The post-COVID lending boom
The past 12 months have been tumultuous, to say the least. And while a great wave of economic hope rests firmly on the shoulders of vaccination, we’re not quite out the woods yet. Yet as business leader, Mark Cuban says, “whenever there is change, and wherever there is uncertainty, there is opportunity.” For banks and lenders, now could be a really great time to seize that potential.
The COVID-19 lending boom picture
COVID-19 has affected every corner of the economy, including, of course, lenders of all sizes. Many over the past 12 months have dramatically reduced lending as a measure to protect against losses, with smaller players taking a bigger hit because they lack the luxury of big accounts to bolster books.
Additionally, demand for credit from SMEs severely dropped as business plans were disrupted and enterprises struggled to support financial projections. Many borrowers were forced to re-evaluate business strategies, preferring to use government support programs (such as the furlough scheme) to meet liquidity needs versus taking on more debt. As a result, lending opportunities shrank, and businesses closed doors, some permanently.
The grand re-opening lending boom
Now that the vaccination program is well and truly underway, the good news is that the next few months look much brighter for businesses. With over 1.5MM people in Norway vaccinated and 3.0MM people in Sweden as of the time of writing, the grand re-opening of the retail, travel, and entertainment industries is coming. Look to the U.S., and you can already see it happening; with over 25% of the country fully vaccinated, banks such as JP Morgan are starting to release reserves that have previously been held closely over the past year. U.S. consumers are “coiled, ready to go,” says JP Morgan CEO Jamie Dimon, with companies looking to expand by buying or starting new businesses.
While many unknowns still surround the vaccination program, the likelihood is that this summer will see a colossal spending wave. This will significantly impact businesses, especially those who rely on in-person sales for all or part of their services. Fashion retail, for instance, decreased 33.7% from April 2020 versus 2019, but we can hope to see this number recover to pre-COVID levels as people start to increase purchases in the retail and service sectors. The aisles of shops will become busier, and business travel will resume (some flights report as much as 75% of revenue comes from business travel), while cafes will become alive again with the tinkle of coffee cups and cutlery. Businesses and restaurants will be ready to spread their shutters wide and welcome back customers with open arms after a very slow start to the year.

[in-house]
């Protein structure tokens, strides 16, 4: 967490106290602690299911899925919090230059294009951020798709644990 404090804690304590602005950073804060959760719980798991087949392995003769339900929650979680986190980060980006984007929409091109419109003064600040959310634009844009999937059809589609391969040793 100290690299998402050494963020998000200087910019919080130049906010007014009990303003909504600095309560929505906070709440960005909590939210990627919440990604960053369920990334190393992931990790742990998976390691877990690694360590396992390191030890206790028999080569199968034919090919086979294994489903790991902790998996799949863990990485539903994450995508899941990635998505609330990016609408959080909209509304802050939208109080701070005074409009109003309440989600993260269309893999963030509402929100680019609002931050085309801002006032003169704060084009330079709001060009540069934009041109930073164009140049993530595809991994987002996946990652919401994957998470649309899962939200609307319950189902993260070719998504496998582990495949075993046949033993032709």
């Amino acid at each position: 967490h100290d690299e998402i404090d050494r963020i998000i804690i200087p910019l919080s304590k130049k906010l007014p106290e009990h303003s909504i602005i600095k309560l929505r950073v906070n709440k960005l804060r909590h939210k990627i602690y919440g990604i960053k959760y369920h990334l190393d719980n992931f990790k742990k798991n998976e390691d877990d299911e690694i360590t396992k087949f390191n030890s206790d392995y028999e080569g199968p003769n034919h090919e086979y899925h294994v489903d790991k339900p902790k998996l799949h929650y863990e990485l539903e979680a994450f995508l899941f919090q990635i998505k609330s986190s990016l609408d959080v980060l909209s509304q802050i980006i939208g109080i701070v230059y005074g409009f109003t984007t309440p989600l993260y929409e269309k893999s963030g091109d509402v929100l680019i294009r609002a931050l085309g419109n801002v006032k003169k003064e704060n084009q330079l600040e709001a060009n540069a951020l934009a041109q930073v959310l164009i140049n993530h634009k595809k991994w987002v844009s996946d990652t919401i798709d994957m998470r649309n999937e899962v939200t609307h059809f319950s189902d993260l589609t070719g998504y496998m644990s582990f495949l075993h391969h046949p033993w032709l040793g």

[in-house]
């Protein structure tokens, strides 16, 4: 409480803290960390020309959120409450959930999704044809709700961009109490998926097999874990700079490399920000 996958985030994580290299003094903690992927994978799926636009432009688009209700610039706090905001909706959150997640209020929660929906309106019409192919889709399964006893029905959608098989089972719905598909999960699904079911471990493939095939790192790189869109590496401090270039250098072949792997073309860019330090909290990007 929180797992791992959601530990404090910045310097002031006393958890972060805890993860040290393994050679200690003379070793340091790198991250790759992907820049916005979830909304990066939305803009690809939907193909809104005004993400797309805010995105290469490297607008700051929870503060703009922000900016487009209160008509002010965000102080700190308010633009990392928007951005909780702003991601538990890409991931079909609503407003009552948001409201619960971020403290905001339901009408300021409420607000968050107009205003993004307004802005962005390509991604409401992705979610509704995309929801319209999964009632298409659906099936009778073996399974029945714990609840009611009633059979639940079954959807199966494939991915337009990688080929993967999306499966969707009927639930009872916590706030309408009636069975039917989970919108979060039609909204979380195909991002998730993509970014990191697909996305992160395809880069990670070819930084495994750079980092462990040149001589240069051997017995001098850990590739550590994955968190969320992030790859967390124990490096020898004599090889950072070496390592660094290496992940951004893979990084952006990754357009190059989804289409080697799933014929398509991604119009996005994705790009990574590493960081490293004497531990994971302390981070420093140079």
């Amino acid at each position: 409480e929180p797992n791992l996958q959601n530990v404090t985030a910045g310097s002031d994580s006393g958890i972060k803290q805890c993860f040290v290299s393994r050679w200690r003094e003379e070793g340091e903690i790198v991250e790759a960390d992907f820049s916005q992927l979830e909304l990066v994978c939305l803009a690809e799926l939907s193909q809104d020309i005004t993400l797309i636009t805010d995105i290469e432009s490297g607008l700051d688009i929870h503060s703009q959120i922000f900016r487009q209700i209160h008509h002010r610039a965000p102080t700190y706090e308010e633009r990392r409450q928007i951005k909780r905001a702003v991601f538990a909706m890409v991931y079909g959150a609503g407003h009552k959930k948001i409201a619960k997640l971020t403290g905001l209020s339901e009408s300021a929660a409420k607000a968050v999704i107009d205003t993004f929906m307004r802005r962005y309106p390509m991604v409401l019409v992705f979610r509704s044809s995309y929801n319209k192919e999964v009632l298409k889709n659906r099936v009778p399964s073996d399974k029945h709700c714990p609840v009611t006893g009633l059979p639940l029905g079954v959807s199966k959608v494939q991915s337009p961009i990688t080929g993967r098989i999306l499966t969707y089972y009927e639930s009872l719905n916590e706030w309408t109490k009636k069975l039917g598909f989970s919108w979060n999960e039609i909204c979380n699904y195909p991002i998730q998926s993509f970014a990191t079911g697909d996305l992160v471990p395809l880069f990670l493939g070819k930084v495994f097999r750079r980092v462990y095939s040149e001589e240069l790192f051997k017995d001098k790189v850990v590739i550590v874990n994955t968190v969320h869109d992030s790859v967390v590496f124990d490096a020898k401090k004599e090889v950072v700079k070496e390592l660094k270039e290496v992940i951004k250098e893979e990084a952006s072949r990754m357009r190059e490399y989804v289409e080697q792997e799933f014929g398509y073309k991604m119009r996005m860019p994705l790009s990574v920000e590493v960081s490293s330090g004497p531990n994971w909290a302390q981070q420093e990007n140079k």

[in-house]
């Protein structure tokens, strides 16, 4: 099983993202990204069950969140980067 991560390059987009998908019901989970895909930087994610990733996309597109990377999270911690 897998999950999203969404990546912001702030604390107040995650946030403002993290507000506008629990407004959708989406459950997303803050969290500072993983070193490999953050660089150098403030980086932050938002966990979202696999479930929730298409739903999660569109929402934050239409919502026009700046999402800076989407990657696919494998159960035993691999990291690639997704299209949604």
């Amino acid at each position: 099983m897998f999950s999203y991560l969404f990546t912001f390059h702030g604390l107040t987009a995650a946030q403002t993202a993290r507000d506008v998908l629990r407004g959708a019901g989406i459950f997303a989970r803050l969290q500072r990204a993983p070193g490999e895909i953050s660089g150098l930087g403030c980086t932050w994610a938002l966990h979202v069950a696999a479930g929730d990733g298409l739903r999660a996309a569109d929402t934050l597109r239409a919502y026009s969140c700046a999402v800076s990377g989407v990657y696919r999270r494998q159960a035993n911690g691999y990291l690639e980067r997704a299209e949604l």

Getting ahead of the lending boom curve
This grand re-opening will not be slow. Aided by a long time of re-organizing, strategic thinking, and planning, businesses coming out of the woodwork will likely have a huge amount of work that needs addressing to get ready for the wave of customers, so growth is likely to ramp up quickly. Growth that requires financing. Plus, consumer behaviour research has shown that crises and changes in life circumstances often lead people to new purchasing patterns, with many consumers seeking out new products and brands. If ever there were a time to focus on growing a business through marketing and launching new products, now would be a good time.
As businesses welcome the flood of returning customers, it is also a great time for lenders to ramp things up and capitalise on this opportunity. A wave of returning customers will bring an associated spike in business lending so SME lenders would be wise to position themselves to be ready. This could mean updating systems, digitizing platforms, or streamlining onboarding processes. Or indeed a whole new product launch; now is a great time to get that started to be ready for the surge in customer demand. Digitalized systems in particular can be helpful for lenders so they can focus more of their time on customer service, knowing the back-end processing will be happening seamlessly in the background. The boom in post-COVID spending provides players in the SME lending community a great opportunity to help get small businesses back on track, and quickly.
The large proportion of unemployed also brings an additional opportunity for lenders in the form of new businesses. In Sweden, current unemployment stands at 8.9% and many of these will likely turn to entrepreneurship, hungry for meaningful work within their community. Aided by falling rents, this could mean new shops and restaurants opening and thus a whole other group of people looking to lenders for credit.
A wave of opportunity
We’re all looking forward to connecting with friends, family, and colleagues face-to-face. The “when?” is less certain, but we all know it’s coming. Businesses know it too, and many are beavering away to set the stage and be ready to welcome old and new customers back.
So, for lenders, now is a great time to capitalize on the inevitable spending wave coming later this year. Whether that’s updating systems, launching a new product or optimising processes, lenders have a great opportunity to be ready to fulfil the credit needs of businesses as we ride the new wave of hope in 2021.
Businesses will start to boom again, as people come out of their Covid-19 bubbles. Especially for SME’s that have been badly affected by the pandemic. So, this is the time to really ramp things up and optimise this opportunity for SME lending.
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